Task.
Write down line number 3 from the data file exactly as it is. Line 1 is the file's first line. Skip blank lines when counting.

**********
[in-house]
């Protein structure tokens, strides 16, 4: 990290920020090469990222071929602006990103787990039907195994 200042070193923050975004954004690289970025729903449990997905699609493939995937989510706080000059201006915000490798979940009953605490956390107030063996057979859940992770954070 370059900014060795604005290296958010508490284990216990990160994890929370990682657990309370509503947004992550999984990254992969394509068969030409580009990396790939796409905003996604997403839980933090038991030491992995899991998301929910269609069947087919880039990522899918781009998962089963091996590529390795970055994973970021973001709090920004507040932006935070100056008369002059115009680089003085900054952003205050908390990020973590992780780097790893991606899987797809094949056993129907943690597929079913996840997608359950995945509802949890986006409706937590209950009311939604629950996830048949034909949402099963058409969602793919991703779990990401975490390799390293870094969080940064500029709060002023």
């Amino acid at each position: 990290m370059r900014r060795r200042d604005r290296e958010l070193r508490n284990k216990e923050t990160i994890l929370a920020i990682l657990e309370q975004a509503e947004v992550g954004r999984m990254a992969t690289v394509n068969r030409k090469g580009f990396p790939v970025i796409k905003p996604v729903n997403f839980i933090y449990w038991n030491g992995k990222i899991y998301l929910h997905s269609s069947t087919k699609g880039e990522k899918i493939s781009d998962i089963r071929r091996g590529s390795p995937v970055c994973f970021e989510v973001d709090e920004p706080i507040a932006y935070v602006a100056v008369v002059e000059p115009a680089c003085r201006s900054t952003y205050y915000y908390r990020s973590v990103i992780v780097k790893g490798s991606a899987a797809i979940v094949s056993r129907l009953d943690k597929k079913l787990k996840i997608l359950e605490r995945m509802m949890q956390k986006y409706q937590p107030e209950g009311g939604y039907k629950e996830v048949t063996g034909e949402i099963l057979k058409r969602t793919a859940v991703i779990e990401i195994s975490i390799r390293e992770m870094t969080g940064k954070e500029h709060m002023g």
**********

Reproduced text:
């Amino acid at each position: 990290m370059r900014r060795r200042d604005r290296e958010l070193r508490n284990k216990e923050t990160i994890l929370a920020i990682l657990e309370q975004a509503e947004v992550g954004r999984m990254a992969t690289v394509n068969r030409k090469g580009f990396p790939v970025i796409k905003p996604v729903n997403f839980i933090y449990w038991n030491g992995k990222i899991y998301l929910h997905s269609s069947t087919k699609g880039e990522k899918i493939s781009d998962i089963r071929r091996g590529s390795p995937v970055c994973f970021e989510v973001d709090e920004p706080i507040a932006y935070v602006a100056v008369v002059e000059p115009a680089c003085r201006s900054t952003y205050y915000y908390r990020s973590v990103i992780v780097k790893g490798s991606a899987a797809i979940v094949s056993r129907l009953d943690k597929k079913l787990k996840i997608l359950e605490r995945m509802m949890q956390k986006y409706q937590p107030e209950g009311g939604y039907k629950e996830v048949t063996g034909e949402i099963l057979k058409r969602t793919a859940v991703i779990e990401i195994s975490i390799r390293e992770m870094t969080g940064k954070e500029h709060m002023g």